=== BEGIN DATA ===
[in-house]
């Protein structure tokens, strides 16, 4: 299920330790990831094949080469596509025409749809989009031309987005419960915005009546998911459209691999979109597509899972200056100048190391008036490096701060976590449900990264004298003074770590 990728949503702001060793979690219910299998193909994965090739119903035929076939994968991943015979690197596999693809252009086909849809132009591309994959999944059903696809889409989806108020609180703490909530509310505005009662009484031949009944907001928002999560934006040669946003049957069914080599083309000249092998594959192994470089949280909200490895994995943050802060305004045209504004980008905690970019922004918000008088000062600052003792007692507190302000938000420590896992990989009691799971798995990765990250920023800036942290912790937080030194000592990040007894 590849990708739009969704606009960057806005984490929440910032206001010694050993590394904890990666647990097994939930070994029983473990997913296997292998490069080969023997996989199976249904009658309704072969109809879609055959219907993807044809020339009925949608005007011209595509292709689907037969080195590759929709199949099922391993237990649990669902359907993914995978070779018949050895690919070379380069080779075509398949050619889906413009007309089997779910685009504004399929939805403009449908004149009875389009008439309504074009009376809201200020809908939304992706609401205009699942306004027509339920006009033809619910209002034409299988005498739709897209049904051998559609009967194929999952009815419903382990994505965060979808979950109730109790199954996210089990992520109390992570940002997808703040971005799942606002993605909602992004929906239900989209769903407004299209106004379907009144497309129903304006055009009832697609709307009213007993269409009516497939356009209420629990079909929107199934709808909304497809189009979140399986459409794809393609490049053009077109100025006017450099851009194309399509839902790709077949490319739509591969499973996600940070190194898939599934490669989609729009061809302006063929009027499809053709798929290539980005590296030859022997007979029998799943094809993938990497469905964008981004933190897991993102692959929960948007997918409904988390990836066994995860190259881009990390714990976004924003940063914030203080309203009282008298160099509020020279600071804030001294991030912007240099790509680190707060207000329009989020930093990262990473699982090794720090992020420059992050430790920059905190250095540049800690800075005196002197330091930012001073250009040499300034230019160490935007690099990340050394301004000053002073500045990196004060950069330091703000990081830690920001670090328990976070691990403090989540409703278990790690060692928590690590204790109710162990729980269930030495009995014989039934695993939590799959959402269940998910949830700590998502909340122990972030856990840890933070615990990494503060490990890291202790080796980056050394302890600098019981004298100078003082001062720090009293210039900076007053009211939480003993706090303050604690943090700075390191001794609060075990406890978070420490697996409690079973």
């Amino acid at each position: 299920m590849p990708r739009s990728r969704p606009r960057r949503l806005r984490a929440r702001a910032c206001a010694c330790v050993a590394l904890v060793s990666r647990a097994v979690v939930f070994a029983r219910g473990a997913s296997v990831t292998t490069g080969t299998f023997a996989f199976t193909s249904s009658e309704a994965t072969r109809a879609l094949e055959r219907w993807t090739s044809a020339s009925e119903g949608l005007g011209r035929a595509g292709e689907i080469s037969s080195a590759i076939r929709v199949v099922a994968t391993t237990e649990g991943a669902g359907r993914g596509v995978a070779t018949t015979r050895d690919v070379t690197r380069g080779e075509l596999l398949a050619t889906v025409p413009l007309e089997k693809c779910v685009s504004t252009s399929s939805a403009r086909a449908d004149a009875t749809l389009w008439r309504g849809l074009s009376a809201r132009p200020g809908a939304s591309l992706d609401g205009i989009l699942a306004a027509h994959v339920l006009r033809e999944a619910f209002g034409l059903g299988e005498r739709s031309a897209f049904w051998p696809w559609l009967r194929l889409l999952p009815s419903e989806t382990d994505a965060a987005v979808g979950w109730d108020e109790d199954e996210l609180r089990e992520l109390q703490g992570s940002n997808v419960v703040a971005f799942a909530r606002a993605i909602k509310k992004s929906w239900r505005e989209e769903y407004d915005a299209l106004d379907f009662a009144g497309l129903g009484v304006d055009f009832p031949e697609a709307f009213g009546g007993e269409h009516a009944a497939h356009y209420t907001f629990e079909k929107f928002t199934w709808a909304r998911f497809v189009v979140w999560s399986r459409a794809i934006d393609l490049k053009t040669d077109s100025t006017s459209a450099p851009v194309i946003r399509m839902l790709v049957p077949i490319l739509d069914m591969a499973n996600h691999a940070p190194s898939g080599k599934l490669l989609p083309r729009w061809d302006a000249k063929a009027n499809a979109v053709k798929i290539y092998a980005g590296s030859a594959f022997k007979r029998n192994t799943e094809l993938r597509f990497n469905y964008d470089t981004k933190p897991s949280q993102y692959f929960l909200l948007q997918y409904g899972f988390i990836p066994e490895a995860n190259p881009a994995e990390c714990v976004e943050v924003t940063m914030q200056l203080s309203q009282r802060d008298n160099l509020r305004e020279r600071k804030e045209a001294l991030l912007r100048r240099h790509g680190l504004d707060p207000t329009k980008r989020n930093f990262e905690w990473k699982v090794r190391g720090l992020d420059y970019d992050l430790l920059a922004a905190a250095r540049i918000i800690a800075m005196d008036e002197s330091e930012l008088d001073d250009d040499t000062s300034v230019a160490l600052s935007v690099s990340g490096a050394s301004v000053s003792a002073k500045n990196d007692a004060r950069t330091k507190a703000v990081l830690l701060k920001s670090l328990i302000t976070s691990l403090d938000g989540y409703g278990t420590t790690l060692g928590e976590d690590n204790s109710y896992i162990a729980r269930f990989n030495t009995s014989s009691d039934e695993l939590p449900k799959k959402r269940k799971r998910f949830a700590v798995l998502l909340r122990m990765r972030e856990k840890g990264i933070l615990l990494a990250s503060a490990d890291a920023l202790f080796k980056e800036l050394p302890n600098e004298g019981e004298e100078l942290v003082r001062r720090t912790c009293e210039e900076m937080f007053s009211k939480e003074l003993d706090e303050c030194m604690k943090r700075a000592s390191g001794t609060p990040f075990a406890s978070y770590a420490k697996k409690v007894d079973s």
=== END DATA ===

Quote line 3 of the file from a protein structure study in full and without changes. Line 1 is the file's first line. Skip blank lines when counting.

């Amino acid at each position: 299920m590849p990708r739009s990728r969704p606009r960057r949503l806005r984490a929440r702001a910032c206001a010694c330790v050993a590394l904890v060793s990666r647990a097994v979690v939930f070994a029983r219910g473990a997913s296997v990831t292998t490069g080969t299998f023997a996989f199976t193909s249904s009658e309704a994965t072969r109809a879609l094949e055959r219907w993807t090739s044809a020339s009925e119903g949608l005007g011209r035929a595509g292709e689907i080469s037969s080195a590759i076939r929709v199949v099922a994968t391993t237990e649990g991943a669902g359907r993914g596509v995978a070779t018949t015979r050895d690919v070379t690197r380069g080779e075509l596999l398949a050619t889906v025409p413009l007309e089997k693809c779910v685009s504004t252009s399929s939805a403009r086909a449908d004149a009875t749809l389009w008439r309504g849809l074009s009376a809201r132009p200020g809908a939304s591309l992706d609401g205009i989009l699942a306004a027509h994959v339920l006009r033809e999944a619910f209002g034409l059903g299988e005498r739709s031309a897209f049904w051998p696809w559609l009967r194929l889409l999952p009815s419903e989806t382990d994505a965060a987005v979808g979950w109730d108020e109790d199954e996210l609180r089990e992520l109390q703490g992570s940002n997808v419960v703040a971005f799942a909530r606002a993605i909602k509310k992004s929906w239900r505005e989209e769903y407004d915005a299209l106004d379907f009662a009144g497309l129903g009484v304006d055009f009832p031949e697609a709307f009213g009546g007993e269409h009516a009944a497939h356009y209420t907001f629990e079909k929107f928002t199934w709808a909304r998911f497809v189009v979140w999560s399986r459409a794809i934006d393609l490049k053009t040669d077109s100025t006017s459209a450099p851009v194309i946003r399509m839902l790709v049957p077949i490319l739509d069914m591969a499973n996600h691999a940070p190194s898939g080599k599934l490669l989609p083309r729009w061809d302006a000249k063929a009027n499809a979109v053709k798929i290539y092998a980005g590296s030859a594959f022997k007979r029998n192994t799943e094809l993938r597509f990497n469905y964008d470089t981004k933190p897991s949280q993102y692959f929960l909200l948007q997918y409904g899972f988390i990836p066994e490895a995860n190259p881009a994995e990390c714990v976004e943050v924003t940063m914030q200056l203080s309203q009282r802060d008298n160099l509020r305004e020279r600071k804030e045209a001294l991030l912007r100048r240099h790509g680190l504004d707060p207000t329009k980008r989020n930093f990262e905690w990473k699982v090794r190391g720090l992020d420059y970019d992050l430790l920059a922004a905190a250095r540049i918000i800690a800075m005196d008036e002197s330091e930012l008088d001073d250009d040499t000062s300034v230019a160490l600052s935007v690099s990340g490096a050394s301004v000053s003792a002073k500045n990196d007692a004060r950069t330091k507190a703000v990081l830690l701060k920001s670090l328990i302000t976070s691990l403090d938000g989540y409703g278990t420590t790690l060692g928590e976590d690590n204790s109710y896992i162990a729980r269930f990989n030495t009995s014989s009691d039934e695993l939590p449900k799959k959402r269940k799971r998910f949830a700590v798995l998502l909340r122990m990765r972030e856990k840890g990264i933070l615990l990494a990250s503060a490990d890291a920023l202790f080796k980056e800036l050394p302890n600098e004298g019981e004298e100078l942290v003082r001062r720090t912790c009293e210039e900076m937080f007053s009211k939480e003074l003993d706090e303050c030194m604690k943090r700075a000592s390191g001794t609060p990040f075990a406890s978070y770590a420490k697996k409690v007894d079973s």